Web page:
Historically, trusts were used almost exclusively by wealthy families to guard and pass down the family wealth from one generation to the next. Over time, however, trusts evolved to become much more useful to the average person. Consequently, trusts are now among the most common additions to the average estate plan. Let’s look at five important steps to consider when creating a trust.
Trust Creation Steps
- Define your trust purpose. This is the critical first step in creating a trust. Because trusts have evolved so much, there is now a specialized trust to help meet almost any estate planning goal. Before you can begin to create your trust, therefore, you need to narrow down your goals. Every trust must have a trust purpose that can ultimately be referred to by the Trustee, or even a judge, if necessary, when making critical decisions relating to the trust. Is your trust purpose to protect assets? Guard your child’s inheritance? Gift to charity? Narrow down your trust purpose as much as possible and write it out.
- Identify your beneficiaries. Often, this is the easiest part if you are creating a trust specifically to gift assets to loved ones. Other times, however, deciding on the beneficiaries can be more complicated. For example, if you are creating a charitable trust, you may spend a significant amount of time deciding on your beneficiaries.
- Choose the type of trust you need. All trusts fit into one of two categories – testamentary or living (inter vivos) trusts. Testamentary trusts are typically activated by a provision in the Settlor’s Last Will and Testament and, therefore, do not become active during the lifetime of the Settlor. Conversely, a living trust, activates during the Settlor’s lifetime. Living trusts can be sub-divided into revocable and irrevocable living trusts. If the trust is a revocable living trust, as the name implies, the Settlor may modify or terminate the trust at any time and for any reason. An irrevocable living trust, on the other hand, cannot be modified or revoked by the Settlor at any time nor for any reason once active. Testamentary trusts are always revocable because the Will that triggers activation is always revocable until the Testator’s death. To a large extent, your trust purpose, determined in step one, will dictate which type of trust you need to create.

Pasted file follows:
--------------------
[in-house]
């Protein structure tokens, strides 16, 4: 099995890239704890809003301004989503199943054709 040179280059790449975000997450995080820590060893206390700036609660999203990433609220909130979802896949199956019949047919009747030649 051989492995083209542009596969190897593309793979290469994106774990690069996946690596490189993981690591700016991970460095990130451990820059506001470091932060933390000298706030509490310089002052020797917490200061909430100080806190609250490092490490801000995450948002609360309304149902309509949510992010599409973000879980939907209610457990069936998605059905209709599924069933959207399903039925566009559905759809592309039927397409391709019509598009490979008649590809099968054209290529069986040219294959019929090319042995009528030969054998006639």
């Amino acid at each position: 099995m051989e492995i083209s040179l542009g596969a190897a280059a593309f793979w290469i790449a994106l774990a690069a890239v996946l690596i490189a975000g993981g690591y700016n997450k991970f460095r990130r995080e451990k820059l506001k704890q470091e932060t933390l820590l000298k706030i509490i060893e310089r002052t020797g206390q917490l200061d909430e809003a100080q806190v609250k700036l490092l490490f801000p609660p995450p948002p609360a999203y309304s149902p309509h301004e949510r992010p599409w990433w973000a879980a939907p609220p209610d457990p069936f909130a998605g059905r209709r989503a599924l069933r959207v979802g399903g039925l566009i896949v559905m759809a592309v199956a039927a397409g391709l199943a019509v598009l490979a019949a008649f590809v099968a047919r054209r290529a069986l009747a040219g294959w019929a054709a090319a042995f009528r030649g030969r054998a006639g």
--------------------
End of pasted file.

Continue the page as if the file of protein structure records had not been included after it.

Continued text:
- Pick your Trustee. Your Trustee is responsible for managing and investing trust assets as well as administering the trust. The duties and responsibilities of a Trustee are numerous and diverse, requiring you to spend a considerable amount of time deciding who to appoint as your Trustee. Ideally, your Trustee should have a legal and/or financial background to ensure that he/she can administer the trust successfully. Depending on the size and complexity of your trust, choosing a professional Trustee may be your best option.
- Draft the trust agreement and fund your trust. Your estate planning attorney will draft the trust; however, as the Settlor of the trust you will decide on the terms to be used to administer the trust. You will use those terms to decide when assets can be distributed, how assets should be invested, and how much discretion you want your Trustee to have, among other things. As the Settlor, you can include any terms you wish as long as they are not illegal, impossible, or unconscionable. Finally, you need to fund your trust. This can be as simple as transferring cash into the trust or as complex as re-titling real property into the name of the trust.
Please download our FREE estate planning checklist. If you have additional questions or concerns about creating a trust, contact us at the Northern California Center for Estate Planning & Elder Law by calling (916)-437-3500 or by filling out our online contact form.
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